"We wanted to have a quantitative technology where you could take a student and within a week have them getting data," Rudd said. "If you want to know the ins and outs of enzyme digest, it's all in the database, but in order to actually do your data interpretation you don't need to know because the computer knows and takes into account enzyme specificities and all these arcane kinds of information."

Rudd added that she set out a decade ago to develop "something that anybody with basic experimental skills could use – and I think we've pretty much achieved it."

This May, Waters announced a partnership with the NIBRT to develop the institute's glycan database and assays for use with the company's UPLC technology. Scheduled to launch in 2011, the platform will be used with Water's UPLC Glycan Solution and will provide pharmaceutical companies with a tool for confirming the structures of biopharmaceuticals, many of which are glycosylated proteins (PM 05/07/10).

The UPLC platform also marks a step toward Rudd's goal of miniaturizing the NIBRT system.

"[UPLC] is much smaller, you need less material, you need less solvent, and it's faster," she said.

Via the collaboration with Agilent, Rudd plans to shrink the platform even further.

"What we want to do is take it down to a lower scale. We want to make it nanoscale," Rudd said. "We'd rather not have a big HPLC machine and lots of buffer. Agilent has very sophisticated chip technologies out there, so we want to work with their nanoscale technologies to miniaturize what we're doing."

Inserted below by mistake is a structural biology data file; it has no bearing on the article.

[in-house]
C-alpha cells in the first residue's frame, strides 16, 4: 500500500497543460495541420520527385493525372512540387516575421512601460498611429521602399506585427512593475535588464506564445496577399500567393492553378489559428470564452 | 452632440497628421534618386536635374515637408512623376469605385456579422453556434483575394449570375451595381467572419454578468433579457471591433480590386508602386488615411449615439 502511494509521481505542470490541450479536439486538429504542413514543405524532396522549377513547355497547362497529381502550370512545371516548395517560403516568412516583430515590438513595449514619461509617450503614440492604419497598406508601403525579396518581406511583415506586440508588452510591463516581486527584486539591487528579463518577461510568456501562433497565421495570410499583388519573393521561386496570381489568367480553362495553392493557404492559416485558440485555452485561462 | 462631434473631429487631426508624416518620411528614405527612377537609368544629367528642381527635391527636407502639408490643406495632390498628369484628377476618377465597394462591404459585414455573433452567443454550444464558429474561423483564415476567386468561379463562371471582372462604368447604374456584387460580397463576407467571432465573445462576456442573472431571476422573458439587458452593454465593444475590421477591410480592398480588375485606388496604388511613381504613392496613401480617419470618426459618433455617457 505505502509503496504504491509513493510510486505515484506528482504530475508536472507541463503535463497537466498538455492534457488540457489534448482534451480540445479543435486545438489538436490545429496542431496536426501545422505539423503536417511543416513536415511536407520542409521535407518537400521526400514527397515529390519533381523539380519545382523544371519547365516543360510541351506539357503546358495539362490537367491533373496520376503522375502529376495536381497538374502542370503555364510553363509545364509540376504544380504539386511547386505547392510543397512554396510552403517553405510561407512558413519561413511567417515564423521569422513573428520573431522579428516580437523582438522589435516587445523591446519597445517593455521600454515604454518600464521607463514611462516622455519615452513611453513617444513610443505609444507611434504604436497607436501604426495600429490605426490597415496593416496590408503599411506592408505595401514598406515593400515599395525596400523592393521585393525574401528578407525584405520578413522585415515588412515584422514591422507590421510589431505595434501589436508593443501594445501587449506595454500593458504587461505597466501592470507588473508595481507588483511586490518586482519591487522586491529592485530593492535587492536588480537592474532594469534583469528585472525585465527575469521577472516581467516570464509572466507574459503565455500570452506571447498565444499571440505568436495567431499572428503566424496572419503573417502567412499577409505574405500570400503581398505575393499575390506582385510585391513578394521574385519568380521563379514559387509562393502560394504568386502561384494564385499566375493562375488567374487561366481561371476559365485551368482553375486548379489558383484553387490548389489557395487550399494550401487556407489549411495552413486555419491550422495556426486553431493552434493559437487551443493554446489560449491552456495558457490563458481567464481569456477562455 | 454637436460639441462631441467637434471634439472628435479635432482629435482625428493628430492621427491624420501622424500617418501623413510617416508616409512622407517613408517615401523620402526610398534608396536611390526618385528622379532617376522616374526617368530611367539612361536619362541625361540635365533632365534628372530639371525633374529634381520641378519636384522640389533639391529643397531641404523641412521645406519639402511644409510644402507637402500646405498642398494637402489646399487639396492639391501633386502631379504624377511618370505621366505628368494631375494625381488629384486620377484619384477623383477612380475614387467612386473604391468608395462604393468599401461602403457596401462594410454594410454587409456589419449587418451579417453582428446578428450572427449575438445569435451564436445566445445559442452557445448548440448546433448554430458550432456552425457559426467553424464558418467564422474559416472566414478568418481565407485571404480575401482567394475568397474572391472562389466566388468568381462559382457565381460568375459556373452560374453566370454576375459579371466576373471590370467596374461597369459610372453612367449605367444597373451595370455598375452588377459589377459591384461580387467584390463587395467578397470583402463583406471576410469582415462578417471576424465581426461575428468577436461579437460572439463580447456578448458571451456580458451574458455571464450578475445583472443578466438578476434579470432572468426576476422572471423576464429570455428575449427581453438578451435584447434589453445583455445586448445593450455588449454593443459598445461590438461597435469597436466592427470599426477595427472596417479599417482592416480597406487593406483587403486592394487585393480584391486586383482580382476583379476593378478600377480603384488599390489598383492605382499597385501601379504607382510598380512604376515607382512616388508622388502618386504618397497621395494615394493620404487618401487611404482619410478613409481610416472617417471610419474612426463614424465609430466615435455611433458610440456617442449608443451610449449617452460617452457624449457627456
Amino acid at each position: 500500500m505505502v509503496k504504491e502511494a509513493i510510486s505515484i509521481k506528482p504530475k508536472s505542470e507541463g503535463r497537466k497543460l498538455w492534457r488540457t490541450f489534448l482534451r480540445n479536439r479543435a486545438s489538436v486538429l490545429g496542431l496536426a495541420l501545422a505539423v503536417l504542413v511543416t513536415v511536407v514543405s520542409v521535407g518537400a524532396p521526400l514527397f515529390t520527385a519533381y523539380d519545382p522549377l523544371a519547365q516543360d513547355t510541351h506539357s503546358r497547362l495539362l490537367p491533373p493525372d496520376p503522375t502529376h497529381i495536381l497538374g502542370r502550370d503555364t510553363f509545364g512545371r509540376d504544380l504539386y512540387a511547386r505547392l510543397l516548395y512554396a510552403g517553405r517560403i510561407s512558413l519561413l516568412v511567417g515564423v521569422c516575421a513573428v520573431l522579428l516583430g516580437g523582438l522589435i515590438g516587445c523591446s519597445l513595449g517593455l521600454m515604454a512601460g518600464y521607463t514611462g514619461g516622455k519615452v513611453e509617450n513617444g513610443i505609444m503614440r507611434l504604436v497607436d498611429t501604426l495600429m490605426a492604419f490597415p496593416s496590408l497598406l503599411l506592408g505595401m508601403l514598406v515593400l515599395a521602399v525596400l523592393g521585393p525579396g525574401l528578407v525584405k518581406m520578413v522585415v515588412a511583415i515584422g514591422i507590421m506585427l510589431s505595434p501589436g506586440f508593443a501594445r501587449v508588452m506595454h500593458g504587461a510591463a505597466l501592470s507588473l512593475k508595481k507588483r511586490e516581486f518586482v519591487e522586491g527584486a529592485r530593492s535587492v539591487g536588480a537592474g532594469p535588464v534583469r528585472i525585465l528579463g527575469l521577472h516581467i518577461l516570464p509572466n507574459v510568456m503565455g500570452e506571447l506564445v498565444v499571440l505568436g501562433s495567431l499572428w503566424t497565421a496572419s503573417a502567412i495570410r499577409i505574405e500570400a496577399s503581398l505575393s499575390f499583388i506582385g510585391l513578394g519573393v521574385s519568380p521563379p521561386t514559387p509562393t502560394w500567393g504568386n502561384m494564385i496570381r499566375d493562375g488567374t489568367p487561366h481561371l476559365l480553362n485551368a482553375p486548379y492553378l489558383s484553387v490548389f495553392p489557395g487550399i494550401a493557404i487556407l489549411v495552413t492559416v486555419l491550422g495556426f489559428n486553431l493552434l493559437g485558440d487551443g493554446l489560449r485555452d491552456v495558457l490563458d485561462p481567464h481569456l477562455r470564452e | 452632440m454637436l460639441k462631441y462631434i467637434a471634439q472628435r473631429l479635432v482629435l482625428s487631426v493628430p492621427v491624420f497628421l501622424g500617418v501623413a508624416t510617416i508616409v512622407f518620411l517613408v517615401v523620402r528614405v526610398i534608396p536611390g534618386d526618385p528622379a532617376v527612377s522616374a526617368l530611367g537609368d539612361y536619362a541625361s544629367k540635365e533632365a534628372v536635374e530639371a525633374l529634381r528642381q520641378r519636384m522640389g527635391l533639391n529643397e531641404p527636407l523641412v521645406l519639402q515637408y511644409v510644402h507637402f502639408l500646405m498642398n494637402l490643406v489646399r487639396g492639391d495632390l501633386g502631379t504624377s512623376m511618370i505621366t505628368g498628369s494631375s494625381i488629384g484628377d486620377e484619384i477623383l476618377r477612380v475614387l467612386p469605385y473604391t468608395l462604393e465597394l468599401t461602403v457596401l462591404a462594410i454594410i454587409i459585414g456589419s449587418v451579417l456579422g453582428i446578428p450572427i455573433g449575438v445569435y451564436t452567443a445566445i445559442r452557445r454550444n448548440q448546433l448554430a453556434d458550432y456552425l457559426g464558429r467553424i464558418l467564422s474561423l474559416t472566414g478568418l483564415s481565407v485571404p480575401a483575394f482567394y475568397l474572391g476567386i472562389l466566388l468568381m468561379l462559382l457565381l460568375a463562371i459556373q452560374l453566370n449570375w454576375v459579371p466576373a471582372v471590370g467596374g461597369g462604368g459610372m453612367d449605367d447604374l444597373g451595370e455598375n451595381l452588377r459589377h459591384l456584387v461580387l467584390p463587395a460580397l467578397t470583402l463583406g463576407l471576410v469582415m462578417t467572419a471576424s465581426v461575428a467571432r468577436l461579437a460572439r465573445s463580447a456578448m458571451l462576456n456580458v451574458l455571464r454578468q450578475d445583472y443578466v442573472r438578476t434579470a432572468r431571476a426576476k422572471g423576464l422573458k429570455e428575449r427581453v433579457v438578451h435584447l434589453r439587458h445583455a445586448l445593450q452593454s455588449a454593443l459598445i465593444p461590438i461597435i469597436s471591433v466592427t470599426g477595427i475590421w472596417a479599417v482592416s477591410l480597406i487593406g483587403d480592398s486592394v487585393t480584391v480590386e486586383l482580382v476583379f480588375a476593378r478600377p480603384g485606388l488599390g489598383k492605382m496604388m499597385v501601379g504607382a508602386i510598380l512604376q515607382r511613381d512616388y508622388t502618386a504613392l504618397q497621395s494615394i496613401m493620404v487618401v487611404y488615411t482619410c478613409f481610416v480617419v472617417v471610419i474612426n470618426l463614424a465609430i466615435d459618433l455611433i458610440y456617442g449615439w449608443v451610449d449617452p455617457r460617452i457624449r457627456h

"This is ultimately very important because in so many applications you're working with very limited amounts of sample," Agilent's Grimm said. "That's why you really need to have micro- and nano-based separation systems."

The HPLC-chip platform will also differ from NIBRT's current platform in that it won't use glycan derivatization or fluorescent labeling for detection, Grimm said.

"I'm interested only in methods that avoid any kind of derivatization process," he said. "Whenever you derivatize any component these reactions are never 100 percent – they take some time, you always need to remove the excess of the derivatization agent, and then in that procedure you always selectively enrich or remove some of the glycan components."

In addition to working with Rudd to develop separation media for incorporation into the planned two-dimensional HPLC-chip, Agilent will be collaborating with her on a new database for use with the chip, Grimm said.

"We'll set up a two-dimensional database, as well," he said. "That will be a completely new database. It's part of setting up this new multidimensional workflow."

The project is slated to launch within the next several weeks, Grimm said, with the goal being to have a prototype of the two-dimensional glycan HPLC-chip available within 12 months. According to the terms of the collaboration, technology developed by Rudd's lab during the project will be the intellectual property of the NIBRT.

"If we find commercial interest, we will try to get exclusive rights," Grimm said.